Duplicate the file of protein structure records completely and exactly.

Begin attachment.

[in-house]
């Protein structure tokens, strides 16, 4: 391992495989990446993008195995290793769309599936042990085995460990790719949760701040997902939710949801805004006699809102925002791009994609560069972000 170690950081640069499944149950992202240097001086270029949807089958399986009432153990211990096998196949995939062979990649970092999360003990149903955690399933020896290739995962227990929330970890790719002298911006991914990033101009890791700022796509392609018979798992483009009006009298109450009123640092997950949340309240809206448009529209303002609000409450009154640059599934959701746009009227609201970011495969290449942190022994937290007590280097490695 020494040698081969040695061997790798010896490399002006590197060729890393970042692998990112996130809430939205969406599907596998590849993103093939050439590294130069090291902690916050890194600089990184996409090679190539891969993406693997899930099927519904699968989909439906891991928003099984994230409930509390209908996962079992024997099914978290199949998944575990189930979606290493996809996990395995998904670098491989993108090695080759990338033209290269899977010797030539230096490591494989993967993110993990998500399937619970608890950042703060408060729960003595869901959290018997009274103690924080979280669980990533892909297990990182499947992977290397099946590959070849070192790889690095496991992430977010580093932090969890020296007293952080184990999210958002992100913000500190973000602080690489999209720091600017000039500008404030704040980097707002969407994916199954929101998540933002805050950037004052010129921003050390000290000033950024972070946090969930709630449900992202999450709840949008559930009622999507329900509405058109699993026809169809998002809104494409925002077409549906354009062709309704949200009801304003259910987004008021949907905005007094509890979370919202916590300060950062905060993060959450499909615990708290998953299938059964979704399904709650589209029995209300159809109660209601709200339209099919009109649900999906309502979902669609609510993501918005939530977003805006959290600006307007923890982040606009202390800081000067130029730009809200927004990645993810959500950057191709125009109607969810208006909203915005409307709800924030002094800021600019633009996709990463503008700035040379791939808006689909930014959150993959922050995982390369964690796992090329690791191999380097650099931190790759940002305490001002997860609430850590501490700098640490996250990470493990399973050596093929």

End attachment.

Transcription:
[in-house]
């Protein structure tokens, strides 16, 4: 391992495989990446993008195995290793769309599936042990085995460990790719949760701040997902939710949801805004006699809102925002791009994609560069972000 170690950081640069499944149950992202240097001086270029949807089958399986009432153990211990096998196949995939062979990649970092999360003990149903955690399933020896290739995962227990929330970890790719002298911006991914990033101009890791700022796509392609018979798992483009009006009298109450009123640092997950949340309240809206448009529209303002609000409450009154640059599934959701746009009227609201970011495969290449942190022994937290007590280097490695 020494040698081969040695061997790798010896490399002006590197060729890393970042692998990112996130809430939205969406599907596998590849993103093939050439590294130069090291902690916050890194600089990184996409090679190539891969993406693997899930099927519904699968989909439906891991928003099984994230409930509390209908996962079992024997099914978290199949998944575990189930979606290493996809996990395995998904670098491989993108090695080759990338033209290269899977010797030539230096490591494989993967993110993990998500399937619970608890950042703060408060729960003595869901959290018997009274103690924080979280669980990533892909297990990182499947992977290397099946590959070849070192790889690095496991992430977010580093932090969890020296007293952080184990999210958002992100913000500190973000602080690489999209720091600017000039500008404030704040980097707002969407994916199954929101998540933002805050950037004052010129921003050390000290000033950024972070946090969930709630449900992202999450709840949008559930009622999507329900509405058109699993026809169809998002809104494409925002077409549906354009062709309704949200009801304003259910987004008021949907905005007094509890979370919202916590300060950062905060993060959450499909615990708290998953299938059964979704399904709650589209029995209300159809109660209601709200339209099919009109649900999906309502979902669609609510993501918005939530977003805006959290600006307007923890982040606009202390800081000067130029730009809200927004990645993810959500950057191709125009109607969810208006909203915005409307709800924030002094800021600019633009996709990463503008700035040379791939808006689909930014959150993959922050995982390369964690796992090329690791191999380097650099931190790759940002305490001002997860609430850590501490700098640490996250990470493990399973050596093929």